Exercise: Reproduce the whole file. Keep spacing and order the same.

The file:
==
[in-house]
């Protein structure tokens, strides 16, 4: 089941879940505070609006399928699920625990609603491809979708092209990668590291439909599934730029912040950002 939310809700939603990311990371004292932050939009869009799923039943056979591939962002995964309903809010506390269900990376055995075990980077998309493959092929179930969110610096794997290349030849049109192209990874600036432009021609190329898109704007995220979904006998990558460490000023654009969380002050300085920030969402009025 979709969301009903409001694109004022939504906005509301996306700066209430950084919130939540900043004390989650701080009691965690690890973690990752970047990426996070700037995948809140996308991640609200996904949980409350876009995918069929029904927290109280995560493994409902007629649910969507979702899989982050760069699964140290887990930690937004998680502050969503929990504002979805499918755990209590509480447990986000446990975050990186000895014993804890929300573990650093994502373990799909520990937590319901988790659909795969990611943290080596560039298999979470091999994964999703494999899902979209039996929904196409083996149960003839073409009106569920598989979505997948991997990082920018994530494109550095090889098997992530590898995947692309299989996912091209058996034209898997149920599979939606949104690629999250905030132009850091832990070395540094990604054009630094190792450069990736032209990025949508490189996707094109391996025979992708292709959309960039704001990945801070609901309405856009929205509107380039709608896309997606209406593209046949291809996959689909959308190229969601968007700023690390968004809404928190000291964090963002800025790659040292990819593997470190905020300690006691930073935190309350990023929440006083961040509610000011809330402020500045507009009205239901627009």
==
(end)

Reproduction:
[in-house]
């Protein structure tokens, strides 16, 4: 089941879940505070609006399928699920625990609603491809979708092209990668590291439909599934730029912040950002 939310809700939603990311990371004292932050939009869009799923039943056979591939962002995964309903809010506390269900990376055995075990980077998309493959092929179930969110610096794997290349030849049109192209990874600036432009021609190329898109704007995220979904006998990558460490000023654009969380002050300085920030969402009025 979709969301009903409001694109004022939504906005509301996306700066209430950084919130939540900043004390989650701080009691965690690890973690990752970047990426996070700037995948809140996308991640609200996904949980409350876009995918069929029904927290109280995560493994409902007629649910969507979702899989982050760069699964140290887990930690937004998680502050969503929990504002979805499918755990209590509480447990986000446990975050990186000895014993804890929300573990650093994502373990799909520990937590319901988790659909795969990611943290080596560039298999979470091999994964999703494999899902979209039996929904196409083996149960003839073409009106569920598989979505997948991997990082920018994530494109550095090889098997992530590898995947692309299989996912091209058996034209898997149920599979939606949104690629999250905030132009850091832990070395540094990604054009630094190792450069990736032209990025949508490189996707094109391996025979992708292709959309960039704001990945801070609901309405856009929205509107380039709608896309997606209406593209046949291809996959689909959308190229969601968007700023690390968004809404928190000291964090963002800025790659040292990819593997470190905020300690006691930073935190309350990023929440006083961040509610000011809330402020500045507009009205239901627009």